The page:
German regulator approves Hochtief takeover by ACS
Spanish construction giant ACS was free Tuesday to launch formally a bid to take control of rival Hochtief and create one of the world's biggest building firms after receiving German regulatory approval.
Hochtief’s management has said the offer undervalues Germany’s biggest construction firm, however, although it has stopped short of publicly declaring the bid hostile.
ACS already owns a stake of just under 30 percent in Hochtief, which in turn controls Australia’s Leighton, and plans to offer eight of its shares for every five of Hochtief.
Germany’s financial regulator, Bafin, said late Monday that ACS’s offer was in accordance with German takeover law, although the Spanish firm had to make “significant improvements” to the bid, according to a statement.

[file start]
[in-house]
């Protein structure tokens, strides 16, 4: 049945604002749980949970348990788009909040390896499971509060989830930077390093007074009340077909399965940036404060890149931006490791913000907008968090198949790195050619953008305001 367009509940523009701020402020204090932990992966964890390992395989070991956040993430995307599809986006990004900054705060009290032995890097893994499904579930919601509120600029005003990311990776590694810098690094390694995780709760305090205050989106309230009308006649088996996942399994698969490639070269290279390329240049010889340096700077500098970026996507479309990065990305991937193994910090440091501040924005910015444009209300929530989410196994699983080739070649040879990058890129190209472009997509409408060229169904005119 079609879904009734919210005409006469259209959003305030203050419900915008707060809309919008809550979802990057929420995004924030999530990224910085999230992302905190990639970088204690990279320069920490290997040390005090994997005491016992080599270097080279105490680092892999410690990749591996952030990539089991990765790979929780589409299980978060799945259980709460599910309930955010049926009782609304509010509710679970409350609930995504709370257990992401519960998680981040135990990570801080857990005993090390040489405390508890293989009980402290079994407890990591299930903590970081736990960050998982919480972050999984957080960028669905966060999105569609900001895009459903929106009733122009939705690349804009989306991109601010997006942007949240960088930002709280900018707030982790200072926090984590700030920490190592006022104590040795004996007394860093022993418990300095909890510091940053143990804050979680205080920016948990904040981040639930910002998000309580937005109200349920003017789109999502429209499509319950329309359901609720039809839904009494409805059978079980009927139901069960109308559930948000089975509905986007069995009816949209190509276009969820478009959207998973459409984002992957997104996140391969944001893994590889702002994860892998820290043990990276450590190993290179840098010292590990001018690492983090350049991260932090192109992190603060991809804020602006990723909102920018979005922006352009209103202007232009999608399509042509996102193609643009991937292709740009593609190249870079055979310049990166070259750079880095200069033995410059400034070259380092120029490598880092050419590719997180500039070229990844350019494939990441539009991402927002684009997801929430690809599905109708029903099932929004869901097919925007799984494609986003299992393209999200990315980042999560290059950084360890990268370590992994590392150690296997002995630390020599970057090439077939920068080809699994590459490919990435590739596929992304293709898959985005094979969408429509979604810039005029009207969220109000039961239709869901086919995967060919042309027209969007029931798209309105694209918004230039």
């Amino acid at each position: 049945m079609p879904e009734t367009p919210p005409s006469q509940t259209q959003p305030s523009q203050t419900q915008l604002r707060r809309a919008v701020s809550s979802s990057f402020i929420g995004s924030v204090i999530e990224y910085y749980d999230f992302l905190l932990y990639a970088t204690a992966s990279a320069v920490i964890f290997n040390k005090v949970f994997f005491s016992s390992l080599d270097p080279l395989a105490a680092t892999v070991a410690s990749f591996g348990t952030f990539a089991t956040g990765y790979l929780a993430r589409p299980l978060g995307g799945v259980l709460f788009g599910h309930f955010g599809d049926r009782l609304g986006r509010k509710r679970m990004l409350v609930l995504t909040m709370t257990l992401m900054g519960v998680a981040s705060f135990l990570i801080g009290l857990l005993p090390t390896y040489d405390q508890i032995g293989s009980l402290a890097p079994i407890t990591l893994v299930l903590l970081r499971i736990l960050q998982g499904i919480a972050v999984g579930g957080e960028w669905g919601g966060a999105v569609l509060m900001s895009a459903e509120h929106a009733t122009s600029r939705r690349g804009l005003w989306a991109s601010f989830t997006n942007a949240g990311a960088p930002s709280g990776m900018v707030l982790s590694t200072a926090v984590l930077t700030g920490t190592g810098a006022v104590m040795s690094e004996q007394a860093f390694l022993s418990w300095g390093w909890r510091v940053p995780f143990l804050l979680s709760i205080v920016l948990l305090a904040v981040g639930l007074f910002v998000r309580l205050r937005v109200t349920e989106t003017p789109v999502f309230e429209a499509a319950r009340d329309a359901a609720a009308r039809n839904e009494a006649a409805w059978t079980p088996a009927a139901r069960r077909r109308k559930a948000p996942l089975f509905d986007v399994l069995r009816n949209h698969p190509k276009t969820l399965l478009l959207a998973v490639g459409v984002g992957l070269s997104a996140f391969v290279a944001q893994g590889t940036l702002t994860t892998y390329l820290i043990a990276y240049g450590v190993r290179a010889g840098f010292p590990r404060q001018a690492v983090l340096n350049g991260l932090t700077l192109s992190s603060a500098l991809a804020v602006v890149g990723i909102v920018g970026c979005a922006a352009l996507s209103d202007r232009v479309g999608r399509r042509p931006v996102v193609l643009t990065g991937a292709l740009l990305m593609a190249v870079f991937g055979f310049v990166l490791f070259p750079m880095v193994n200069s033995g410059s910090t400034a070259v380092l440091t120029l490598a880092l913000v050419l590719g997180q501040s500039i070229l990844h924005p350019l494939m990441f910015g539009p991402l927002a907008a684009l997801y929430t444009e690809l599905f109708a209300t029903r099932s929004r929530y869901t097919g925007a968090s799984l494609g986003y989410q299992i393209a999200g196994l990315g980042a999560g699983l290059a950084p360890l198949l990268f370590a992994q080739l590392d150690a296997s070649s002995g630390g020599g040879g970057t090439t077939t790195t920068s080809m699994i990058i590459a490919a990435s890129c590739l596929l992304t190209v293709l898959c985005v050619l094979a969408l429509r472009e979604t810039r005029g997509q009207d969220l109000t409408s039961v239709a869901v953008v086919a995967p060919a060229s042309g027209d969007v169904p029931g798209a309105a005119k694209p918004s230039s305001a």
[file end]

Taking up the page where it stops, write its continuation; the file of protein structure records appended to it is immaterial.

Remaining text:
The official bid acceptance period will begin once ACS publishes its offer, expected in early December.
From then, Hochtief shareholders have four weeks to decide whether they wish to accept the offer.
ACS said in September it aimed to launch its all-share bid for the 70 percent of Hochtief it didn’t own.
But it added that it aimed only to increase its stake to slightly above 50 percent so that it could consolidate Hochtief on its balance sheet.
In an attempt to stymie the deal and provide a “poison pill” for the Spanish, Hochtief applied to Australian regulators to force ACS to make a separate and expansive offer to buy Leighton as well.
But Australia’s Takeover Panel rejected the request and on Monday turned down an appeal by the German firm.
— Dow Jones Newswires contributed to this story —